Volunteers vital to keeping park at its peak
Upper Perk science students, under the direction of Jim Coffey and Mike Tirjan, dig holes and plant 100 native trees and bushes at Green Lane Park April 23.
Dan Moyer is a busy guy. The technology teacher at Marlborough Elementary has an active family life with two young children. He coaches Little League baseball and is a fundraising organizer/supporter of Upper Perks Relay for Life. But he still finds time to do what he loves – mountain biking.
And along with that hobby comes another cause near and dear to his heart – volunteering at Green Lane Park.
Moyer, who takes to the park’s 25 miles of trails with his brother, Darron, can sometimes be found there several nights a week. But he said he wouldn’t be doing his part without working to keep up the park and the trails he loves traversing.
“Our community has a gem back there and a lot of people don’t realize it,” Moyer said. “They don’t realize how nice our park and the trails are.”
The 36-year-old Green Lane resident and his brother said they started volunteering shortly after the landfall of Hurricane Sandy in October 2012. What they saw on a bike ride that weekend spurred them to action.
“It was decimated, back off Ward Road and in other spots,” Dan Moyer said. “Trees were down everywhere. We were off our bikes 90 percent of the time. We thought there was no way the park staff would be able to take care of all this with their funding cuts and the fact that they lost staff.”
So Moyer contacted the park’s volunteer coordinator, Montgomery County Parks Region 2 Manager Rich Wood. Wood coordinated the brothers’ efforts with those of park staff and they went to work cleaning up downed trees and branches, building up eroded areas and fixing consistently wet areas with diversion drains.
Moyer said while they volunteer for workdays a couple times each year, the majority of their efforts take place on those weekly bike rides, as the brothers take in the sights and the smells of Green Lane’s blue trail, which winds its way through the woods in the area of Ward and Hill roads.
And they often times take their kids along for the ride.
“Our goal is to be out there mountain biking,” he said. “But there’s work to do, too. That’s one of the main reasons we started doing this. We want the trails and the park to be there in the future for not only us, but for our kids.”
Armed with a small array of tools, the families look for low-hanging branches, loose rocks and ruts in need of attention.
“It benefits everybody to get things like sticks and rocks off the trail right away,” Moyer explained, noting hikers, equestrians and bikers can all pitch in here and there to make the trails safer and more enjoyable for everyone.
And Moyer isn’t alone. Green Lane, which spans more than 3,400 acres with three bodies of water – Deep Creek and Knight lakes and the Green Lane Reservoir, relies on the efforts of volunteers for a multitude of reasons.
“Volunteers are a critical part of our operations,” said Wood. “With parks all over the country facing decreased budgets, volunteers fill a gap that would otherwise be difficult to keep up with. Most of our volunteers have a passion for the park, a facility in the park they like to use, like trails, or simply the natural environment. They turn that passion into hands-on action to help us maintain certain areas or make improvements that benefit many park visitors.”
Jim Coffey and his environmental science classes at Upper Perk High School have been pitching in with community service projects in the Upper Perk watershed since 1991. Last month, Coffey and science teacher Mike Tirjan took approximately 40 students to Green Lane Park and planted 100 native trees and shrubs.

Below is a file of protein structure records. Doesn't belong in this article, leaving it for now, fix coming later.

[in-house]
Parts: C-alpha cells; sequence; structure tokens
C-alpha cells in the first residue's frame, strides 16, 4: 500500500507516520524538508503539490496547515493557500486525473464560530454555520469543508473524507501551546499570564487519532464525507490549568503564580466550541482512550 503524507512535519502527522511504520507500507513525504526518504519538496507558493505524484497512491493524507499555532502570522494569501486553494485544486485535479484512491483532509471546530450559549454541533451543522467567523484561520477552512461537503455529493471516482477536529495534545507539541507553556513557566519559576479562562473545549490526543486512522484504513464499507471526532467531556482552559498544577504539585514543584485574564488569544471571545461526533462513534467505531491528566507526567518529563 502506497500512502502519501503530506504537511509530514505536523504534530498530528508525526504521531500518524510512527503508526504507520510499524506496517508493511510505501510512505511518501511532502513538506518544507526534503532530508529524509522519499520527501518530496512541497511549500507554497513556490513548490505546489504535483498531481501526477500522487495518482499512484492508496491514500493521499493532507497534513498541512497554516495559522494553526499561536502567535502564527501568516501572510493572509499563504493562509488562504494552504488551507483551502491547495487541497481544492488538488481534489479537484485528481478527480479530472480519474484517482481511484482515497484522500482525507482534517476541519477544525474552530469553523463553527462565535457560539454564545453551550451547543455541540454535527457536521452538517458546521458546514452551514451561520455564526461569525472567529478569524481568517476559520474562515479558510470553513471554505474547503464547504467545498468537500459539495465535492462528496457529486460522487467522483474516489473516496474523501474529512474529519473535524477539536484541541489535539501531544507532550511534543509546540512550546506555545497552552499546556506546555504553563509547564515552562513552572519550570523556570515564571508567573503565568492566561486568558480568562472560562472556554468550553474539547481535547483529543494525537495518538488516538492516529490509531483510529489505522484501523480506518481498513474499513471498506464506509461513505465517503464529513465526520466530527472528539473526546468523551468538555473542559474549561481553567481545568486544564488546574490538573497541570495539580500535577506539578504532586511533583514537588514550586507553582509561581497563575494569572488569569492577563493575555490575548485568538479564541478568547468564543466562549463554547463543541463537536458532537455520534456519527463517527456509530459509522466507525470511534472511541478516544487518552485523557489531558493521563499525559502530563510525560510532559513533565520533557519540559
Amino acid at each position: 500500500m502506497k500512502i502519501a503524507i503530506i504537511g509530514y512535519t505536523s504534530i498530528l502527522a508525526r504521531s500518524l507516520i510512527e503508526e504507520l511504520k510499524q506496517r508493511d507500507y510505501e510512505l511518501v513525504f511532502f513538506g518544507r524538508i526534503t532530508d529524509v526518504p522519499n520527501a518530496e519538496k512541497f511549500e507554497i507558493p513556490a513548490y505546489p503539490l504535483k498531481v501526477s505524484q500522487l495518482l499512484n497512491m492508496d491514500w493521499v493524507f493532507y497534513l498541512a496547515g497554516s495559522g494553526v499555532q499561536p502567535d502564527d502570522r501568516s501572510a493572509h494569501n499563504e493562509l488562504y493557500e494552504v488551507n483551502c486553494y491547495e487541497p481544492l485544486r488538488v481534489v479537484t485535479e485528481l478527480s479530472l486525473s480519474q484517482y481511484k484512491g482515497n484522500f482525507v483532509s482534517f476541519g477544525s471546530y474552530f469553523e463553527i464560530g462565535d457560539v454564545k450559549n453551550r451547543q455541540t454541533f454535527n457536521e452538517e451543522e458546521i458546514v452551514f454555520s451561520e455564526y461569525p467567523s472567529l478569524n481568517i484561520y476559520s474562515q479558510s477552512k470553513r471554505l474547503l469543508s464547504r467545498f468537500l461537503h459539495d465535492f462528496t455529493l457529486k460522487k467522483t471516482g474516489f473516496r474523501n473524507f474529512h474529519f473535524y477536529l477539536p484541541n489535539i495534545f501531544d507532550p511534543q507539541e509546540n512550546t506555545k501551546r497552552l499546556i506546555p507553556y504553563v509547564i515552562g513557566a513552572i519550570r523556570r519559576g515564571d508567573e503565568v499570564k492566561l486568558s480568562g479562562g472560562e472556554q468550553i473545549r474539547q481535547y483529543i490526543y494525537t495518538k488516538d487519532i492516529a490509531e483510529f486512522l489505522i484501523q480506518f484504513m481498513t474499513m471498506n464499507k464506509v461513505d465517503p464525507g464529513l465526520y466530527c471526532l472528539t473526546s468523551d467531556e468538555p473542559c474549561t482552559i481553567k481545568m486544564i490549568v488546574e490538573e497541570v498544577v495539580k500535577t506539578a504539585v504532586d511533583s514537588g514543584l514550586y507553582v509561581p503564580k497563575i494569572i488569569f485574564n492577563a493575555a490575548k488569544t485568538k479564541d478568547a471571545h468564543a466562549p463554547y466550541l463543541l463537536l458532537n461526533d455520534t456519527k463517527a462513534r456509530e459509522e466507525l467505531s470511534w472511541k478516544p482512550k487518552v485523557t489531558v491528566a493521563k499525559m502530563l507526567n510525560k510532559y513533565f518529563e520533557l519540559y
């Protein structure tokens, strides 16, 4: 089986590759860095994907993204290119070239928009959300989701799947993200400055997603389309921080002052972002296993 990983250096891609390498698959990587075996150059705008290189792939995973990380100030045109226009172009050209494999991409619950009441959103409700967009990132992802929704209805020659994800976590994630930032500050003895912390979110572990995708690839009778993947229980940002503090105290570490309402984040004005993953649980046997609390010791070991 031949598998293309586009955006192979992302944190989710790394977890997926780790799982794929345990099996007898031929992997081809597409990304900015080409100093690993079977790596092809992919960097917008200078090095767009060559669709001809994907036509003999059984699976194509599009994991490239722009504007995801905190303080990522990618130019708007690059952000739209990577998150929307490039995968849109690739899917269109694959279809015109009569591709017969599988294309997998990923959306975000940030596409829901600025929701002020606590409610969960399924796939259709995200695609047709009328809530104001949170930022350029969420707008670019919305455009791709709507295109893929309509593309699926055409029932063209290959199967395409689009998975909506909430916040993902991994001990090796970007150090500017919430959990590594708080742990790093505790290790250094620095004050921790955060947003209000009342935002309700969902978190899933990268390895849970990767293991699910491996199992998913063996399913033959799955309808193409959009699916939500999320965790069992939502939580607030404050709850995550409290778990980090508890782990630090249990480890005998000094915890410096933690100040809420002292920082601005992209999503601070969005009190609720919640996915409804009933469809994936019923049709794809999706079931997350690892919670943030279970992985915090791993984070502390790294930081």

Those trees and shrubs will aid the park’s initiative to cut back on water runoff, along with a reduction in mowing in selected locations. Visitors will notice the trees, which were staked and tubed to prevent wildlife damage, around Deep Creek Lake.
The work was made possible by a $1,700 Tree Vitalize grant from Aqua Pa.
“Students love to participate in projects that make a difference for the future and help the environment,” Coffey said, noting stewardship is a big theme in the school’s environmental science curriculum.
“It’s absolutely great to have the volunteers out there,” said project liaison Kevin Crilley of Green Lane Park. “It’s a neat way for the kids to get out of the classroom and into the community.”
Members of the Montgomery County Equine Council also contribute their time and resources to the park. In addition to pruning, picking up trash on a routine basis, and donating money for things like stone and signage, they will take to the trails the first Saturday in June for a work day in celebration of National Trails Day.
Carol Bowe of Harleysville rides the trails at least once a week with her horse, an All-American Morgan named Jed.
“The horse community and local horse people are out there on the trails all the time,” said Bowe, a board member on the county and state equine councils. “The atmosphere is really nice at Green Lane. It’s one of the nicest parks with its rolling hills and forestry.
“We coordinate with the park to help keep the trails open for everyone. We encourage people to keep the trails open for their use. Come out and support your local park.”
Wood said the park is always in need of volunteers. At Green Lane, dedicated volunteers lead environmental education programs, assist in running the park’s larger events and maintain trails. Volunteers have also recently organized cleanups along the neighboring Perkiomen Trail and Eagle Scouts have built bridges, benches, bat boxes and horseshoe pits, all services which complement what the park has to offer.
For more information on volunteering at Green Lane Park, call Rich Wood at (610)287-6970.